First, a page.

The nation has overseen exponential growth since the turn of the century. The scale of growth that has moved China into the upper echelons of the world’s economic chambers continues to hover around the 7% mark.
Indeed, according to China’s National Bureau of Statistics, in the first half of 2018 GDP sat at 41, 896 billion yuan—a year-on-year increase of 6.8%.
Opportunities to work with China should be on the radar of all western executives, as the country’s domestic growth equates to global expansion.
That’s part of the reason Cheung Kong Graduate School of Business is launching a China CEO program at the end of October this year. The six-day program is an intensive immersion into China, designed to help today’s business leaders obtain China-specific knowledge to enhance their career and business prospects.
“China CEO is [designed] to empower today’s business leaders in shaping their successful business with China and the rest of the world,” says Bo Ji, program director and assistant dean of global executive education at CKGSB, “through in-depth China-specific knowledge, impactful business strategies, and an influential trusted network of Chinese business leaders.”
The program takes participants to all of China’s key business hubs. Two days in Beijing and a company visit to Baidu are followed by one day in Shanghai—with a keen focus on the Chinese government’s Belt and Road Initiative, an economic and diplomatic scheme to link China to Central and South-East Asia, and onwards to Europe.
Then, it’s on to Hangzhou for one day, where students are taken on a company tour of Alibaba—founded by Cheung Kong Graduate School of Business (CKGSB) alum, Jack Ma. The tech trips continue in the final destination—Shenzen, China’s Silicon Valley—where students are taught how to turn on a dime and adapt to the crazy world of tech, with a trip to Tencent.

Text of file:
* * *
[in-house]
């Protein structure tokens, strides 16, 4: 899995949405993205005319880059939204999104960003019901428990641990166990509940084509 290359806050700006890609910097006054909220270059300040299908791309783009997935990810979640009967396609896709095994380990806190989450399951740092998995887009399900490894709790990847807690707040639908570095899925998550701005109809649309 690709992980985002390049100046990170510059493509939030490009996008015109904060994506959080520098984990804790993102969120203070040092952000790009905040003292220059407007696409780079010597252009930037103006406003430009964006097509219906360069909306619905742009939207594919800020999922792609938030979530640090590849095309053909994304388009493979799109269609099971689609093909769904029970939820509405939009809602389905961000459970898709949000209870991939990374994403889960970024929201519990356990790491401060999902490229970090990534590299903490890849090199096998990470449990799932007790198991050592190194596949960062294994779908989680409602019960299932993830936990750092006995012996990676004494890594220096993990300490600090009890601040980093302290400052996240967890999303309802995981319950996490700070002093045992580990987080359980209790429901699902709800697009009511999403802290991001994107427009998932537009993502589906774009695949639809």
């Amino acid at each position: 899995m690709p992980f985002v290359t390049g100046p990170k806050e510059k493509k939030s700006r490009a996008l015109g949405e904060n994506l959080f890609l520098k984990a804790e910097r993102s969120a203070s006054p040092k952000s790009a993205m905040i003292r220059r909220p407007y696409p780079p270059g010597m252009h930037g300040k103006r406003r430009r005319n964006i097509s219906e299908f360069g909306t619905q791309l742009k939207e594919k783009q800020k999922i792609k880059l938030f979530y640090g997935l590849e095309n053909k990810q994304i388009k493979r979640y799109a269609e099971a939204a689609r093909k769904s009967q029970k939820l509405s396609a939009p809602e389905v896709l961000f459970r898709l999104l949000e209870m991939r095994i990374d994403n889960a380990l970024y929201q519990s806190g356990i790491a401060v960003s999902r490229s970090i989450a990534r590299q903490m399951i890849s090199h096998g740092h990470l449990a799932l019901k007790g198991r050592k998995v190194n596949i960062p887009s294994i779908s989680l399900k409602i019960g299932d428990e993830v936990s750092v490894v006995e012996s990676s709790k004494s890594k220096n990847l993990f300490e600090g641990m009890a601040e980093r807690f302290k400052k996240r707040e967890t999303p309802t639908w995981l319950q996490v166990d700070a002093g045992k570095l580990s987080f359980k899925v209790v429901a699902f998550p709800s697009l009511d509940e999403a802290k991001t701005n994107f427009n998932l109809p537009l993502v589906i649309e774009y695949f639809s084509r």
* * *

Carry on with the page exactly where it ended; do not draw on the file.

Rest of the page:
Domestically, entrepreneurship is thriving in China. Of the 258 Unicorns—private companies valued at over $1 billion—globally, 164 reside in China. They join companies like Alibaba, Tencent, and Baidu who, when combined with the FAANGs of the western world—Facebook, Apple, Amazon, Netflix, & Google—account for over $4 trillion of market capital, according to The Economist.
China’s BATs mimic a global trend: pockets of Chinese influence emerging around the globe.
The strategy of China’s big tech firms is to buy up influence in the form of shares, or by buying companies outright. Tencent has done the same, investing in ride-hailing, online education, music-streaming, healthcare, IT, and e-commerce.
Exposure to the way these companies work internally can be hard to come by. Nonetheless, knowledge of the Chinese market and the key players within it is key for western executives who wish to open up business opportunities with China.
The Cheung Kong Graduate School of Business China CEO program will give western executives China-specific knowledge and exclusive access to China’s biggest technology companies, but alongside company visits are lectures on Managing Human Capital, and Cross-Cultural Management in a Chinese context.
Those skills will be needed for executives to optimize the potential of foreign investment in the Belt and Road Initiative in its coming stages. The scheme may be China led, but to maximize potential, FDI will be vital.
The Cheung Kong Graduate School of Business CEO program offers executives the opportunity to gain China-specific knowledge from the school’s world-class faculty; Engage and be part of China’s influential and trusted global leadership community; and Optimize the opportunities to connect with the right partner of investor, which could lead to a direct impact on your business success with China.
With governments actively seeking a role in the Belt and Road Initiative—which will span 65 countries—and banks like HSBC, Citigroup, and Standard Chartered battling to finance projects, now is the time, it seems, to jump on the Chinese economic behemoth bandwagon.